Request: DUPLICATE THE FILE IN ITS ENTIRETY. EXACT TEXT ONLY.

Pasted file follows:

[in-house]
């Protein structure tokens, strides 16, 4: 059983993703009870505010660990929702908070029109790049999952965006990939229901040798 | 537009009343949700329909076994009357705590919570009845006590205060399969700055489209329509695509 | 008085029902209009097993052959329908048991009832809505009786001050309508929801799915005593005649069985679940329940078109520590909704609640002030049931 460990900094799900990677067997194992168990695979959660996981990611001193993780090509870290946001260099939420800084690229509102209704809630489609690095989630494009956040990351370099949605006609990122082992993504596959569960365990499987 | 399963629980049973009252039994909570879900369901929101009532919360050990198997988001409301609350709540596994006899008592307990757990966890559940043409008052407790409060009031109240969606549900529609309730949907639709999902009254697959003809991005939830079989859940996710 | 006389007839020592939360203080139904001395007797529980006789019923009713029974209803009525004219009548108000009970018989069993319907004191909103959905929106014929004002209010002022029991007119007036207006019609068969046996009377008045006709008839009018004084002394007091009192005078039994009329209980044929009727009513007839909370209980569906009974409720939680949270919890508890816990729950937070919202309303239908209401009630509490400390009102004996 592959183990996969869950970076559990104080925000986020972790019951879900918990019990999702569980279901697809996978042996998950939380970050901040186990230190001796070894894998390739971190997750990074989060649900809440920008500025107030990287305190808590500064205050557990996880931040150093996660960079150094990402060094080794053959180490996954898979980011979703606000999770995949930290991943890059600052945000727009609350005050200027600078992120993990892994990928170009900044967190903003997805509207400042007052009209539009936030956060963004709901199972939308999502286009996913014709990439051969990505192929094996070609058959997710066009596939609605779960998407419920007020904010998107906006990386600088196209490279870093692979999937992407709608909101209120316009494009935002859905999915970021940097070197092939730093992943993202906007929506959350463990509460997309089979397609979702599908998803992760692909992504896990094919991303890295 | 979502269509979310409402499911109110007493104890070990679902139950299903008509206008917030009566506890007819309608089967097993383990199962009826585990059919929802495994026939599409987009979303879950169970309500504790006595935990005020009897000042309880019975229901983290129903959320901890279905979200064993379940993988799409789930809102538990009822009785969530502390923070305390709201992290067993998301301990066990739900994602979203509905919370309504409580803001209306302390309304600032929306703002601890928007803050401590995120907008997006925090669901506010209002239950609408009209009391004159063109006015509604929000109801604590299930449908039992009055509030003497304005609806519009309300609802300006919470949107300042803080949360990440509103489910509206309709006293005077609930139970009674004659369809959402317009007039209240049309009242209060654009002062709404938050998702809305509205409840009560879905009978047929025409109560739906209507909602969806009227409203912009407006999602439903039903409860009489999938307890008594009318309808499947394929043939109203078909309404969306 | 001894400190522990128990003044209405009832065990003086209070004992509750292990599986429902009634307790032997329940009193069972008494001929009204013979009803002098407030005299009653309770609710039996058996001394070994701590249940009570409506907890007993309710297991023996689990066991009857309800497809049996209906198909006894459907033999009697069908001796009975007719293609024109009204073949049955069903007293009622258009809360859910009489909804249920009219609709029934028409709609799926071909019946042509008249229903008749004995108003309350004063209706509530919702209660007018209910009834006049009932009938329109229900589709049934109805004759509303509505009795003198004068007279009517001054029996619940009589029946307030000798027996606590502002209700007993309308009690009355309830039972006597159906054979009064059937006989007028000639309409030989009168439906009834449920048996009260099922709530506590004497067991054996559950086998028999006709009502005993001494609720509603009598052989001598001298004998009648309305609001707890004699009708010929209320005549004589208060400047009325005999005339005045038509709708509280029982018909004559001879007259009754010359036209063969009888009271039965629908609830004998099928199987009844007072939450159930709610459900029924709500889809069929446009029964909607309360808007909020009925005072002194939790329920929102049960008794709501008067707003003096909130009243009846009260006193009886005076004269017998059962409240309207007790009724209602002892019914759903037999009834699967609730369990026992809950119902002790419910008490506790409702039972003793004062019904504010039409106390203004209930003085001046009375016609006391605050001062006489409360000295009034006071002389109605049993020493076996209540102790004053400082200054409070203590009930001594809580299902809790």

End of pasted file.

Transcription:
[in-house]
């Protein structure tokens, strides 16, 4: 059983993703009870505010660990929702908070029109790049999952965006990939229901040798 | 537009009343949700329909076994009357705590919570009845006590205060399969700055489209329509695509 | 008085029902209009097993052959329908048991009832809505009786001050309508929801799915005593005649069985679940329940078109520590909704609640002030049931 460990900094799900990677067997194992168990695979959660996981990611001193993780090509870290946001260099939420800084690229509102209704809630489609690095989630494009956040990351370099949605006609990122082992993504596959569960365990499987 | 399963629980049973009252039994909570879900369901929101009532919360050990198997988001409301609350709540596994006899008592307990757990966890559940043409008052407790409060009031109240969606549900529609309730949907639709999902009254697959003809991005939830079989859940996710 | 006389007839020592939360203080139904001395007797529980006789019923009713029974209803009525004219009548108000009970018989069993319907004191909103959905929106014929004002209010002022029991007119007036207006019609068969046996009377008045006709008839009018004084002394007091009192005078039994009329209980044929009727009513007839909370209980569906009974409720939680949270919890508890816990729950937070919202309303239908209401009630509490400390009102004996 592959183990996969869950970076559990104080925000986020972790019951879900918990019990999702569980279901697809996978042996998950939380970050901040186990230190001796070894894998390739971190997750990074989060649900809440920008500025107030990287305190808590500064205050557990996880931040150093996660960079150094990402060094080794053959180490996954898979980011979703606000999770995949930290991943890059600052945000727009609350005050200027600078992120993990892994990928170009900044967190903003997805509207400042007052009209539009936030956060963004709901199972939308999502286009996913014709990439051969990505192929094996070609058959997710066009596939609605779960998407419920007020904010998107906006990386600088196209490279870093692979999937992407709608909101209120316009494009935002859905999915970021940097070197092939730093992943993202906007929506959350463990509460997309089979397609979702599908998803992760692909992504896990094919991303890295 | 979502269509979310409402499911109110007493104890070990679902139950299903008509206008917030009566506890007819309608089967097993383990199962009826585990059919929802495994026939599409987009979303879950169970309500504790006595935990005020009897000042309880019975229901983290129903959320901890279905979200064993379940993988799409789930809102538990009822009785969530502390923070305390709201992290067993998301301990066990739900994602979203509905919370309504409580803001209306302390309304600032929306703002601890928007803050401590995120907008997006925090669901506010209002239950609408009209009391004159063109006015509604929000109801604590299930449908039992009055509030003497304005609806519009309300609802300006919470949107300042803080949360990440509103489910509206309709006293005077609930139970009674004659369809959402317009007039209240049309009242209060654009002062709404938050998702809305509205409840009560879905009978047929025409109560739906209507909602969806009227409203912009407006999602439903039903409860009489999938307890008594009318309808499947394929043939109203078909309404969306 | 001894400190522990128990003044209405009832065990003086209070004992509750292990599986429902009634307790032997329940009193069972008494001929009204013979009803002098407030005299009653309770609710039996058996001394070994701590249940009570409506907890007993309710297991023996689990066991009857309800497809049996209906198909006894459907033999009697069908001796009975007719293609024109009204073949049955069903007293009622258009809360859910009489909804249920009219609709029934028409709609799926071909019946042509008249229903008749004995108003309350004063209706509530919702209660007018209910009834006049009932009938329109229900589709049934109805004759509303509505009795003198004068007279009517001054029996619940009589029946307030000798027996606590502002209700007993309308009690009355309830039972006597159906054979009064059937006989007028000639309409030989009168439906009834449920048996009260099922709530506590004497067991054996559950086998028999006709009502005993001494609720509603009598052989001598001298004998009648309305609001707890004699009708010929209320005549004589208060400047009325005999005339005045038509709708509280029982018909004559001879007259009754010359036209063969009888009271039965629908609830004998099928199987009844007072939450159930709610459900029924709500889809069929446009029964909607309360808007909020009925005072002194939790329920929102049960008794709501008067707003003096909130009243009846009260006193009886005076004269017998059962409240309207007790009724209602002892019914759903037999009834699967609730369990026992809950119902002790419910008490506790409702039972003793004062019904504010039409106390203004209930003085001046009375016609006391605050001062006489409360000295009034006071002389109605049993020493076996209540102790004053400082200054409070203590009930001594809580299902809790």